For centuries, Mary Magdalene herself was buried beneath false conflations with other biblical characters and called a demon-possessed whore.
Not until 1969 did the Catholic Church’s cease to identify her with the “sinful woman” who anoints Jesus’ feet in Scripture.
The church later gave Mary Magdalene her due, calling her the Apostle of the Apostles because she was the first to witness the resurrected Jesus.
Mara, who was raised Catholic and attended Catholic schools, said she was initially reluctant to take the title role.
“I had all these preconceived ideas about Mary Magdalene and about religion in general, a lot of baggage that made me hesitate,” Mara said.
“It wasn’t until speaking to Garth and looking at the story as an adult, without that baggage from Catholic school, that I could strip it back and see it with fresh eyes.”
Even in the modern age, the urge to sexualize Mary Magdalene apparently runs strong, with popular books and movies proposing that the bond between Jesus was more than spiritual.
In “Mary Magdalene,” their kinship is deeply emotional but not sexual. Mary alone sees the toll that Jesus’ life has taken on his mind and body.
“The heart of the relationship is an understanding that they both see themselves in each other,” Mara said.
“Mary has felt out of place her entire life, and they really understand each other in a way no one else can. There is a deep love there.”
WHAT WILL CHRISTIANS SEE IN ‘MARY MAGDALENE’?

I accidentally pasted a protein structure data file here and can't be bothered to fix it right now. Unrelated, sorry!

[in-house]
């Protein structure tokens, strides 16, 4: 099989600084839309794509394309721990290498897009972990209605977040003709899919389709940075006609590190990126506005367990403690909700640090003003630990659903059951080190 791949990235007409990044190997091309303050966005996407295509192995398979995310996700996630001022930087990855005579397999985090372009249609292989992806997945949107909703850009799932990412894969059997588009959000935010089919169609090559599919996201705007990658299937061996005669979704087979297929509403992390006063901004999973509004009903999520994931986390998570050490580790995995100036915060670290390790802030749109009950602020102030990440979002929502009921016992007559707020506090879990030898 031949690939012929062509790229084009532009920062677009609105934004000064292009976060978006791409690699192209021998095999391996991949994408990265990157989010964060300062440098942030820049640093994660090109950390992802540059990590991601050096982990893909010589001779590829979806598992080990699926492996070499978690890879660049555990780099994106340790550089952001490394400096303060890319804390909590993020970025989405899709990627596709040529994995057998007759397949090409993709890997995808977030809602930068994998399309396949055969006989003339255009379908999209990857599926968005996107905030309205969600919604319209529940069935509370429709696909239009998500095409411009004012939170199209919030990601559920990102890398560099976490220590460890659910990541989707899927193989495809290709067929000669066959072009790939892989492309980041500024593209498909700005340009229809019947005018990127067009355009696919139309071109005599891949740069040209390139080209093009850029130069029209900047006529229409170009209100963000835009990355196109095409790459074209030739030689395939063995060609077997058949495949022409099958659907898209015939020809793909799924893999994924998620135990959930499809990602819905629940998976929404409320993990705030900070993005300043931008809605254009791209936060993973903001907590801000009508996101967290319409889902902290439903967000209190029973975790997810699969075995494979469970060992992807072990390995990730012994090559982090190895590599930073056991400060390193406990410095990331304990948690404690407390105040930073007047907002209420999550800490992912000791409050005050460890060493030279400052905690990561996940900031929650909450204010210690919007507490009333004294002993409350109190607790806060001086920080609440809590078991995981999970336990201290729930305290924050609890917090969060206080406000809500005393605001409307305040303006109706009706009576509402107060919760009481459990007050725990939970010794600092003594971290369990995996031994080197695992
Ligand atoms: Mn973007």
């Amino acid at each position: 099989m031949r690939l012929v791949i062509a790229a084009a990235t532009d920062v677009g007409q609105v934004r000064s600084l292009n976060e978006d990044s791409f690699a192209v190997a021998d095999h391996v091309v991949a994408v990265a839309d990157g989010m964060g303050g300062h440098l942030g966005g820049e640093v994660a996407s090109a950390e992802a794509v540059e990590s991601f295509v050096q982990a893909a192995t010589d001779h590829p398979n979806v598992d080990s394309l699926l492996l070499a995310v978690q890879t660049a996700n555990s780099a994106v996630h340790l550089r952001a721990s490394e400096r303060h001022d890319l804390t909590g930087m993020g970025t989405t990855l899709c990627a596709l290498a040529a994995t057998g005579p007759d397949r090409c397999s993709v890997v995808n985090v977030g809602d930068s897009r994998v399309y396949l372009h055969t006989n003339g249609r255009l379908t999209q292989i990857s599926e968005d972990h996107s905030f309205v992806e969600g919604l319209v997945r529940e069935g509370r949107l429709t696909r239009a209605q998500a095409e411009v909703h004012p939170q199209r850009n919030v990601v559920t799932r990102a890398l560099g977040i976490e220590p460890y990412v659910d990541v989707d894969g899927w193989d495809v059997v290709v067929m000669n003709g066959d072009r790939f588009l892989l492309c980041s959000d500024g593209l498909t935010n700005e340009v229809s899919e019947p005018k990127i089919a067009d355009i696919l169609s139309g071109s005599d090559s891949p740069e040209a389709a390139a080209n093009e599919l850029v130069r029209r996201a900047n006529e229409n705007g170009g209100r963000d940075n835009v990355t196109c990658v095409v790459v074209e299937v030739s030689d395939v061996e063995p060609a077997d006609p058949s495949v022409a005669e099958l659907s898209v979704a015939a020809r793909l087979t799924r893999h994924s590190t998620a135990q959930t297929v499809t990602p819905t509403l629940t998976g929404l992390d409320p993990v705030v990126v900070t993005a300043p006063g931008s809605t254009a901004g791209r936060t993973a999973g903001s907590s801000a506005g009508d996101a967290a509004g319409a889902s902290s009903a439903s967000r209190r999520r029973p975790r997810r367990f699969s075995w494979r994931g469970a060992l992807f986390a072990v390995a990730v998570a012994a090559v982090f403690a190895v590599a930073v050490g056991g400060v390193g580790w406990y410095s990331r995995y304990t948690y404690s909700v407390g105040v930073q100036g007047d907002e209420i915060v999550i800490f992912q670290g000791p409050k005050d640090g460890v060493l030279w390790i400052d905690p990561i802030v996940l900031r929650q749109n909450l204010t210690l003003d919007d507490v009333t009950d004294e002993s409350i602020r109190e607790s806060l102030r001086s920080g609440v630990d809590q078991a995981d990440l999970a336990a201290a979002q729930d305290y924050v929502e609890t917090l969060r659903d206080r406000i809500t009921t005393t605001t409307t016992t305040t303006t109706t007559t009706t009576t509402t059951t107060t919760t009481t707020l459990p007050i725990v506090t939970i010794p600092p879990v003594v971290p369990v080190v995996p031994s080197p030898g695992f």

Films about Jesus and the early Christians often have to pass through a narrow gate. If they are too pious, they risk turning away secular viewers.
If they take risks and go “off-Scripture,” they could alienate religious believers.
That’s true of “Mary Magdalene” as well, said Kutter Callaway, an assistant professor of theology and culture at Fuller Theological Seminary, an evangelical school in California.
“Many conservatives will get angry immediately if they even pretend to have a piece of art that puts words directly in Jesus’ mouth that are not from Scripture.”
Nonetheless, Callaway, who has seen the film, said it “feminizes” Jesus in a “good way.”
By de-centering the Jesus story and focusing on women, the film shows just how radical it was for a woman such as Mary Magdalene to give up her home and family to follow Jesus.
“It forces the viewer to be driven and oriented by gritty, on-the-ground female concerns,” Callaway said.
“There’s a pervasive threat of violence that even now is always in play.
It’s a very different message from most films about Jesus, but it is also really important for today, when we are having conversations in the religious community and more broadly about how women are treated.”
In one terrifying scene, Mary’s family performs an exorcism on her, thinking that her extraordinary behavior is the result of demonic possession.
But already some conservative Christians have criticized “Mary Magdalene,” calling its message “heresy” and saying that it cannot be accurate since it relies on texts that are not in the Bible.
Phoenix’s portrayal of Jesus, too, is far from the “shiny, happy, super-powered” Christ of many Jesus films, Callaway said.
“Mary Magdalene” captures Jesus in his later years, when he is wearied by his past and worried about his future.
As portrayed by Phoenix, he is often disheveled and remote, more the prophetic Man of Sorrows than the exalted King of Kings.
His slow burn in the temple as he watches the money lenders sell animal sacrifices, a prefiguring of his own sacrificial crucifixion, captures the film’s ambivalence about Jesus’ mission.